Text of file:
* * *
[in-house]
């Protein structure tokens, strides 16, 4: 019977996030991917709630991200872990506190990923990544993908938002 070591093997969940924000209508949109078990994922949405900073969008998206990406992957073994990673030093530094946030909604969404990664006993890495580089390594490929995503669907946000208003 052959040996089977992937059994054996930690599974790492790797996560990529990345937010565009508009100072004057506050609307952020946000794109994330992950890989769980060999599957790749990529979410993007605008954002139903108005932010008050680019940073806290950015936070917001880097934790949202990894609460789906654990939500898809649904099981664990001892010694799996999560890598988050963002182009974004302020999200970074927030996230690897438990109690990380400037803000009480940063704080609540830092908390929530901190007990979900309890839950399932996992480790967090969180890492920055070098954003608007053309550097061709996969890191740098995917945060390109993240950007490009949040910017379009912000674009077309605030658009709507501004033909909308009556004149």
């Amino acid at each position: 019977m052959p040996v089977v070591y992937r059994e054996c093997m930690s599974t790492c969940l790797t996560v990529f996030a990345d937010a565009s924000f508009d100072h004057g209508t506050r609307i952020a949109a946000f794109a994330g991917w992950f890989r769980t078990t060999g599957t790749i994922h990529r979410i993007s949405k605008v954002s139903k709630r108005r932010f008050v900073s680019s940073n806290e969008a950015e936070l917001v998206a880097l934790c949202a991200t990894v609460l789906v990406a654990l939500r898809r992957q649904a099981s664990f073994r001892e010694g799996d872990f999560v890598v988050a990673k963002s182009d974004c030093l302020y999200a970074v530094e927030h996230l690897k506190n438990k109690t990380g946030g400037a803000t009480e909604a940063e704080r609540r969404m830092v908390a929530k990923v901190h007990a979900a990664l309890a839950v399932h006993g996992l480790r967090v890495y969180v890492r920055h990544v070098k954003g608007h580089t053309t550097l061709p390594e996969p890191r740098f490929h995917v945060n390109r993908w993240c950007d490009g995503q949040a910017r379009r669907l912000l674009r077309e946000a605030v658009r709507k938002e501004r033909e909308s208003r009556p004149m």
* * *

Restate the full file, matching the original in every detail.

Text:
[in-house]
């Protein structure tokens, strides 16, 4: 019977996030991917709630991200872990506190990923990544993908938002 070591093997969940924000209508949109078990994922949405900073969008998206990406992957073994990673030093530094946030909604969404990664006993890495580089390594490929995503669907946000208003 052959040996089977992937059994054996930690599974790492790797996560990529990345937010565009508009100072004057506050609307952020946000794109994330992950890989769980060999599957790749990529979410993007605008954002139903108005932010008050680019940073806290950015936070917001880097934790949202990894609460789906654990939500898809649904099981664990001892010694799996999560890598988050963002182009974004302020999200970074927030996230690897438990109690990380400037803000009480940063704080609540830092908390929530901190007990979900309890839950399932996992480790967090969180890492920055070098954003608007053309550097061709996969890191740098995917945060390109993240950007490009949040910017379009912000674009077309605030658009709507501004033909909308009556004149």
């Amino acid at each position: 019977m052959p040996v089977v070591y992937r059994e054996c093997m930690s599974t790492c969940l790797t996560v990529f996030a990345d937010a565009s924000f508009d100072h004057g209508t506050r609307i952020a949109a946000f794109a994330g991917w992950f890989r769980t078990t060999g599957t790749i994922h990529r979410i993007s949405k605008v954002s139903k709630r108005r932010f008050v900073s680019s940073n806290e969008a950015e936070l917001v998206a880097l934790c949202a991200t990894v609460l789906v990406a654990l939500r898809r992957q649904a099981s664990f073994r001892e010694g799996d872990f999560v890598v988050a990673k963002s182009d974004c030093l302020y999200a970074v530094e927030h996230l690897k506190n438990k109690t990380g946030g400037a803000t009480e909604a940063e704080r609540r969404m830092v908390a929530k990923v901190h007990a979900a990664l309890a839950v399932h006993g996992l480790r967090v890495y969180v890492r920055h990544v070098k954003g608007h580089t053309t550097l061709p390594e996969p890191r740098f490929h995917v945060n390109r993908w993240c950007d490009g995503q949040a910017r379009r669907l912000l674009r077309e946000a605030v658009r709507k938002e501004r033909e909308s208003r009556p004149m």